Granger on Film / ‘Glass is contrived, absurdly fragmented
If you haven’t seen M. Night Shyamalan’s two previous films — “Unbreakable” (2000) and “Split” (2017) — you may be a little lost because this conclusion to his trilogy brings together the main characters from both films.
Ultra-strong David Dunn (Bruce Willis) believes he’s a superhero, utilizing his remarkable abilities as a crime-fighting vigilante, assisted by his loyal son Joseph (Spencer Treat Clark) with whom he runs a security company.
His arch-nemesis is brittle-boned Elijah Price (Samuel L. Jackson), who calls himself “Mr. Glass” and uses his maniacally sinister intuition to manipulate the people around him.
Price’s current victim is troubled Kevin Wendell Crumb (James McAvoy), who suffers from dissociative identity disorder, meaning he has at least two dozen different personalities. The one who intrigues Price is “The Beast,” a serial killer.
When they’re caught by the police, they’re all confined in a Philadelphia psychiatric hospital, where Dr. Ellie Staple (Sarah Paulson) has developed a way to deprive these so-called “delusional” prisoners of their alleged superpowers. Or has she?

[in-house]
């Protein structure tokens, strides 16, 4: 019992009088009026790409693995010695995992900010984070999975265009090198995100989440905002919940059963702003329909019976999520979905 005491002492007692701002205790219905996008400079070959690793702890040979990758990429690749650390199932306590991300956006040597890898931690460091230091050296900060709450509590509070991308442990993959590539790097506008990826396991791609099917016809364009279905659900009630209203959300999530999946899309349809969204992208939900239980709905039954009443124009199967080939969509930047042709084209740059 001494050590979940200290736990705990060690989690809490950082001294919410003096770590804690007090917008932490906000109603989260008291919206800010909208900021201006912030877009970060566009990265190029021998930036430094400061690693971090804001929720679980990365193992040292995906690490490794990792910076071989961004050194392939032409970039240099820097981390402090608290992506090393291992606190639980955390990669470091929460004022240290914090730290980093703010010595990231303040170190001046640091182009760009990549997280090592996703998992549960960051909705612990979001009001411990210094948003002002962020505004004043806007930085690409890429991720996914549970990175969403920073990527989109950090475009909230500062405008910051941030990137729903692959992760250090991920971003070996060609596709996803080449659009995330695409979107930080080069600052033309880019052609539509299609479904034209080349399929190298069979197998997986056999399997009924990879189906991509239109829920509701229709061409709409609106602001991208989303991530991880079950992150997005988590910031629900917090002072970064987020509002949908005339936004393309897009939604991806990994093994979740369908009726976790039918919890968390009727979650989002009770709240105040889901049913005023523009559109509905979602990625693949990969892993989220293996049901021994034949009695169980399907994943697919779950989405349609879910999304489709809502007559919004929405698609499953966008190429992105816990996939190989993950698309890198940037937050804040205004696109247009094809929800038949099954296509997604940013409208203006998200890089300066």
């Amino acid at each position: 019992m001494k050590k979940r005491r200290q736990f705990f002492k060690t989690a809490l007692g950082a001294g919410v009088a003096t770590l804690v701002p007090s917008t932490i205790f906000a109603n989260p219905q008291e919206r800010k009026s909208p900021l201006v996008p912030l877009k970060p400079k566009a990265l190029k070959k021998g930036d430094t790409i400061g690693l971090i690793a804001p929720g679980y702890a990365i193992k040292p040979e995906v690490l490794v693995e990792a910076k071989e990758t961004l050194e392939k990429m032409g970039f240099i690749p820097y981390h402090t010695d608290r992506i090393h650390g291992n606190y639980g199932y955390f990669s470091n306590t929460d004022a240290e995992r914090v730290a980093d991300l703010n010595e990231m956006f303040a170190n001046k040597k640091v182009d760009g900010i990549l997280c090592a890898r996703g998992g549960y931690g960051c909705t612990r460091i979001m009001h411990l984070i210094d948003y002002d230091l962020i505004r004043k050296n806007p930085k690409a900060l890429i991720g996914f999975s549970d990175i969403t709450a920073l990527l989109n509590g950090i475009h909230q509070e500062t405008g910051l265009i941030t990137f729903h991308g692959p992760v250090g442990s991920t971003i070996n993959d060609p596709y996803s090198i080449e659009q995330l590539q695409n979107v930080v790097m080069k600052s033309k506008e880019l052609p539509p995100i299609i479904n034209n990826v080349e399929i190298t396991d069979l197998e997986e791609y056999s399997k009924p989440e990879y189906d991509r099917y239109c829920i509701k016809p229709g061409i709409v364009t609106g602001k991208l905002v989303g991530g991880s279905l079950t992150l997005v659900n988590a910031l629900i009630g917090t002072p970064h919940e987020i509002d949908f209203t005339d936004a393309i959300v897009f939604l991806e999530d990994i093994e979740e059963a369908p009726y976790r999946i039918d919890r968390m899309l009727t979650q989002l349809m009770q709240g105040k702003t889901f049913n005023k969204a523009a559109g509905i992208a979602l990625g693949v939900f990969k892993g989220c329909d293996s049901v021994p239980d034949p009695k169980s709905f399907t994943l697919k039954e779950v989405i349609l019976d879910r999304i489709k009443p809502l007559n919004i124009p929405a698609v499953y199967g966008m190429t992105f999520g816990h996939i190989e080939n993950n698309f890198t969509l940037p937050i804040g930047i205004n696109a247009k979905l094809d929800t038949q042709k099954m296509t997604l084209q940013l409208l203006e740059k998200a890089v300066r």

As someone observes, “That sounds like the bad guys are teaming up.”
Writer/director Shyamalan (“The Sixth Sense,” “Signs”) is smitten with infusing sci-fi thrillers with pop psychology. Sometimes it works, other times it doesn’t.
Although the actors do the best they can, Shyamalan’s strident, humorless, idiosyncratic script is filled with exposition and far too complicated, and Mike Gioulakis’ cinematography is often more distracting than intriguing.
Plus, there’s a troubling development with Casey Cooke (Anya Taylor-Joy), the sole survivor of The Beast’s attack in “Split,” before they all meet their ultimate fates.
On the Granger Movie Gauge of 1 to 10, “Glass” is a contrived, absurdly fragmented 4, emerging as far too ambiguous to be satisfying.